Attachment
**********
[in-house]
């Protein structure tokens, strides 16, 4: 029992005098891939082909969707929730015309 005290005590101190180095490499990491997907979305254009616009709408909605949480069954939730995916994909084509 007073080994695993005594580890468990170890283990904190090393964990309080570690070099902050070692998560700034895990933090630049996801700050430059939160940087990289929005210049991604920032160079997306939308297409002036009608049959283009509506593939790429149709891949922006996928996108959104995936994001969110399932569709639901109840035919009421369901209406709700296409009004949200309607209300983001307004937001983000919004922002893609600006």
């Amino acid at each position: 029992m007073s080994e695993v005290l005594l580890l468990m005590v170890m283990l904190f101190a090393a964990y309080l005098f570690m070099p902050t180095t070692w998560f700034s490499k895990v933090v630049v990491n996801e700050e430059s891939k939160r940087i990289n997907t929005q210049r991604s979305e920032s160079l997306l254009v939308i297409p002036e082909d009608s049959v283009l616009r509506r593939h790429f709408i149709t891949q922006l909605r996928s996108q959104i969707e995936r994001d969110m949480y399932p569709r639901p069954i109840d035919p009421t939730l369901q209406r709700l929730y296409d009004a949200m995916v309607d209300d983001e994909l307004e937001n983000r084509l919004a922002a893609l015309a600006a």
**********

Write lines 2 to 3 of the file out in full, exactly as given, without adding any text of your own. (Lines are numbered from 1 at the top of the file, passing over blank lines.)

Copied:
């Protein structure tokens, strides 16, 4: 029992005098891939082909969707929730015309 005290005590101190180095490499990491997907979305254009616009709408909605949480069954939730995916994909084509 007073080994695993005594580890468990170890283990904190090393964990309080570690070099902050070692998560700034895990933090630049996801700050430059939160940087990289929005210049991604920032160079997306939308297409002036009608049959283009509506593939790429149709891949922006996928996108959104995936994001969110399932569709639901109840035919009421369901209406709700296409009004949200309607209300983001307004937001983000919004922002893609600006």
């Amino acid at each position: 029992m007073s080994e695993v005290l005594l580890l468990m005590v170890m283990l904190f101190a090393a964990y309080l005098f570690m070099p902050t180095t070692w998560f700034s490499k895990v933090v630049v990491n996801e700050e430059s891939k939160r940087i990289n997907t929005q210049r991604s979305e920032s160079l997306l254009v939308i297409p002036e082909d009608s049959v283009l616009r509506r593939h790429f709408i149709t891949q922006l909605r996928s996108q959104i969707e995936r994001d969110m949480y399932p569709r639901p069954i109840d035919p009421t939730l369901q209406r709700l929730y296409d009004a949200m995916v309607d209300d983001e994909l307004e937001n983000r084509l919004a922002a893609l015309a600006a």